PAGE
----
You may have heard this. A complaint about one’s life is followed by the statement, often expressed apologetically, “Well, that’s a first world problem.”

I realize that the intention of the phrase is to provide perspective, to encourage people to count their blessings and further, to appreciate the poverty and unhealthy living conditions that are typical for people who live in poor countries.

I want to let you in on a secret that I have told no one until now. I strongly dislike that expression.

Perhaps for many of you, it helps you gain perspective, a reality check combined with a big dose of empathy.

To me, it sounds like an invalidation of one’s own thoughts and feelings and a kind of intended short cut from point A, being distressed to point B, feeling calm.

I know for me, this kind of short cut doesn’t work. I tried invalidating my feelings for years. “You shouldn’t feel, angry” I would tell myself. “You shouldn’t feel sad.” “Stop feeling guilty. You are always beating yourself up.”

By not allowing myself to feel what I felt, I found that it took me a great deal of time and energy to calm myself down. And I remember a number of years when my normal state was one of a roiling anxiety in my gut and in my brain. My twelve years of chronic neck pain happened during this period of time as did my two episodes of depression.

It also didn’t make me feel any better about other people. It wasn’t like I wasn’t a nice person or that I was not kind but it took a great deal of work. Sometimes, kindness and compassion would just flow from my being but lots of the time, it didn’t. I had to at least a little digging. And then because I was anxious, I would sometimes worry that I hadn’t done the kindness or compassion “right”.

This is the way I feel about the “first world problems” expression.  I don’t deserve to be angry, annoyed, sad, worried, anxious, etc because I live in a wealthy country.

Feelings don’t have to be deserved. Feelings just are. We have them. They happen.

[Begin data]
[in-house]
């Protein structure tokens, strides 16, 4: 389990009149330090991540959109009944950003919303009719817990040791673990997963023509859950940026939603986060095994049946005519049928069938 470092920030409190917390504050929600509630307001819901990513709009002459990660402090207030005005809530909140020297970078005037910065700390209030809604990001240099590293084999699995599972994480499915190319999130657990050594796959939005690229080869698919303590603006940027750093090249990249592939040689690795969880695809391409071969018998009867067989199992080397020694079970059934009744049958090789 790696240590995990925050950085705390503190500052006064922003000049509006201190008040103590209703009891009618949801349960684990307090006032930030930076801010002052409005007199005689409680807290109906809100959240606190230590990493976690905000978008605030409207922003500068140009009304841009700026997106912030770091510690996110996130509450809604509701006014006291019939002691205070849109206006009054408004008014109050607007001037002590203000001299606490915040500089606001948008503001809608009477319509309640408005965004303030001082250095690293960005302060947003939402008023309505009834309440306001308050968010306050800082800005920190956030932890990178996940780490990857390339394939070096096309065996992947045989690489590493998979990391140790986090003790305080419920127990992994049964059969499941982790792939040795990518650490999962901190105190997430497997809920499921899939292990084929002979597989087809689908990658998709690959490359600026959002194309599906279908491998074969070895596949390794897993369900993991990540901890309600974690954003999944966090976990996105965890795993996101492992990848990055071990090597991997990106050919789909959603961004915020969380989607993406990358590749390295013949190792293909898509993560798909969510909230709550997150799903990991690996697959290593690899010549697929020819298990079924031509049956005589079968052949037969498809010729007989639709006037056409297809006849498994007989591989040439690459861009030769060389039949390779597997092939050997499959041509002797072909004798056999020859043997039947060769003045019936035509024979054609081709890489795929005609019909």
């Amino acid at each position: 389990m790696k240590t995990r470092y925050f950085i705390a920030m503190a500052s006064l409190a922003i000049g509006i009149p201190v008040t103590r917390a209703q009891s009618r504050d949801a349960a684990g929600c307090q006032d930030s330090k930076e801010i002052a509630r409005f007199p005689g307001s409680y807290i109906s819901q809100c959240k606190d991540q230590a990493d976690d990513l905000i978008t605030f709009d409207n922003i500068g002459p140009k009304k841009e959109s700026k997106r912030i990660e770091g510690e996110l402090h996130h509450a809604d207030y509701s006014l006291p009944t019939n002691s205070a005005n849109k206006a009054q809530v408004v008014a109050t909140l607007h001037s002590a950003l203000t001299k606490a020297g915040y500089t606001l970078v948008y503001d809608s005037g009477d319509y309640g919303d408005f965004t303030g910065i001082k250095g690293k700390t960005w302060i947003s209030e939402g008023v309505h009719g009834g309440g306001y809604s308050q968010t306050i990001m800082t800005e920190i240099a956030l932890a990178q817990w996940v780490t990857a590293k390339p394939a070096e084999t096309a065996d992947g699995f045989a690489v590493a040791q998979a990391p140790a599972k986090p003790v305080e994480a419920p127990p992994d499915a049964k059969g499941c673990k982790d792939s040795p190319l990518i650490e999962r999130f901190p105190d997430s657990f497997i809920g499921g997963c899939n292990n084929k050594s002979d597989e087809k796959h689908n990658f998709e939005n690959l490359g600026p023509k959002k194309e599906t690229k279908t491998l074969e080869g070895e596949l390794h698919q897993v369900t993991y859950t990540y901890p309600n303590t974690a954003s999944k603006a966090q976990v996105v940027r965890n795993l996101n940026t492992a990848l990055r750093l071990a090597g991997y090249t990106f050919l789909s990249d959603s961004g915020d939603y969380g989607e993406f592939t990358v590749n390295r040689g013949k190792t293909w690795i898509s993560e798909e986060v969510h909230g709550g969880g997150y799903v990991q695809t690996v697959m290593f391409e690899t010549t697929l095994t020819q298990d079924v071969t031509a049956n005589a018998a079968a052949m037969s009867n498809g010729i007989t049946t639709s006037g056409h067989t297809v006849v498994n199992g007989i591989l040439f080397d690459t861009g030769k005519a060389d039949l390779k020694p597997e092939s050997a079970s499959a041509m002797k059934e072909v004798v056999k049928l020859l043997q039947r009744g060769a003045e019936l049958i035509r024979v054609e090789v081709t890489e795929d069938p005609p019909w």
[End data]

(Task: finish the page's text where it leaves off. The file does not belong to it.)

Stress can make our brain misinterpret situations; it can get biased toward interpreting the world in a negative way, being on the alert to find threats to our safety such as rejection and danger. Stress and anxiety can also impair our brain’s ability to differentiate between meaningful and trivial threats.

First world life is fast-paced, over-saturated with information, competitive, and demanding. In other words, it provides genuine stress. And that stress can produce feelings that we think we “shouldn’t” have.

And aside from stress, people feel stuff. We just do.  For myself I know that if I am mindful of my distressing feelings, they lose power over me. And when I validate my patients’ parents’ stress and frustration with a basic problem such as potty training, they can stop feeling stuck and ridiculous in their feelings of powerlessness as a parent.

I live in the first world and I enjoy its benefits unlike many in my country who live in poverty and unhealthy conditions. I am no more important than people who live in the rest of the world. However, I am not less important, either. When I feel happy and calm, I find it easiest to be charitable and compassionate. Being happy is not the same as having things. However, for me, it frees time for me to exercise my good will rather than perpetually questioning the validity of my petty irritations, fears, and sadness.